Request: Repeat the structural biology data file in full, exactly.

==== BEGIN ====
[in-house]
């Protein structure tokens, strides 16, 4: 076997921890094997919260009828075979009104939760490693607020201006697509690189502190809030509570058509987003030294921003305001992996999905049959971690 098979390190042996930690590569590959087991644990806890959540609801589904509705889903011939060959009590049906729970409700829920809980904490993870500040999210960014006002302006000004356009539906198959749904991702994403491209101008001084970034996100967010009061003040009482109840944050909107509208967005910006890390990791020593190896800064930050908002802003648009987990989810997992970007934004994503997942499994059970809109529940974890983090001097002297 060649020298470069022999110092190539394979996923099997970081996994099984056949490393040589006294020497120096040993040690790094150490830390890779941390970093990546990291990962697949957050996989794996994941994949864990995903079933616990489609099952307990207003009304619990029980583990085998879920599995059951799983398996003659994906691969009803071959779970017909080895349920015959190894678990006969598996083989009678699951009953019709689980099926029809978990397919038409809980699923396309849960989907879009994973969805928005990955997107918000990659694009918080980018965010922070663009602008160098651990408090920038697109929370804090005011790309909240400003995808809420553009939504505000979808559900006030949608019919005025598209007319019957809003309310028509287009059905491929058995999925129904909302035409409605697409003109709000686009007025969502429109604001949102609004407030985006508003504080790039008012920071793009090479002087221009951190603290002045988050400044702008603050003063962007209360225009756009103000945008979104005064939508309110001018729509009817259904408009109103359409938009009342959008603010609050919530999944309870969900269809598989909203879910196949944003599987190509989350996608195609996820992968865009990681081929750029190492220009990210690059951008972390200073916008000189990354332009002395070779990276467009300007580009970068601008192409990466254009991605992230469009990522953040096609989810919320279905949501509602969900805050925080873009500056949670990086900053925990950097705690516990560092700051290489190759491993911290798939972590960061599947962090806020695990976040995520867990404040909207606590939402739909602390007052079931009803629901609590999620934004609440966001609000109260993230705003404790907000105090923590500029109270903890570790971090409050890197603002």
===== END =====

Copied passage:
[in-house]
């Protein structure tokens, strides 16, 4: 076997921890094997919260009828075979009104939760490693607020201006697509690189502190809030509570058509987003030294921003305001992996999905049959971690 098979390190042996930690590569590959087991644990806890959540609801589904509705889903011939060959009590049906729970409700829920809980904490993870500040999210960014006002302006000004356009539906198959749904991702994403491209101008001084970034996100967010009061003040009482109840944050909107509208967005910006890390990791020593190896800064930050908002802003648009987990989810997992970007934004994503997942499994059970809109529940974890983090001097002297 060649020298470069022999110092190539394979996923099997970081996994099984056949490393040589006294020497120096040993040690790094150490830390890779941390970093990546990291990962697949957050996989794996994941994949864990995903079933616990489609099952307990207003009304619990029980583990085998879920599995059951799983398996003659994906691969009803071959779970017909080895349920015959190894678990006969598996083989009678699951009953019709689980099926029809978990397919038409809980699923396309849960989907879009994973969805928005990955997107918000990659694009918080980018965010922070663009602008160098651990408090920038697109929370804090005011790309909240400003995808809420553009939504505000979808559900006030949608019919005025598209007319019957809003309310028509287009059905491929058995999925129904909302035409409605697409003109709000686009007025969502429109604001949102609004407030985006508003504080790039008012920071793009090479002087221009951190603290002045988050400044702008603050003063962007209360225009756009103000945008979104005064939508309110001018729509009817259904408009109103359409938009009342959008603010609050919530999944309870969900269809598989909203879910196949944003599987190509989350996608195609996820992968865009990681081929750029190492220009990210690059951008972390200073916008000189990354332009002395070779990276467009300007580009970068601008192409990466254009991605992230469009990522953040096609989810919320279905949501509602969900805050925080873009500056949670990086900053925990950097705690516990560092700051290489190759491993911290798939972590960061599947962090806020695990976040995520867990404040909207606590939402739909602390007052079931009803629901609590999620934004609440966001609000109260993230705003404790907000105090923590500029109270903890570790971090409050890197603002």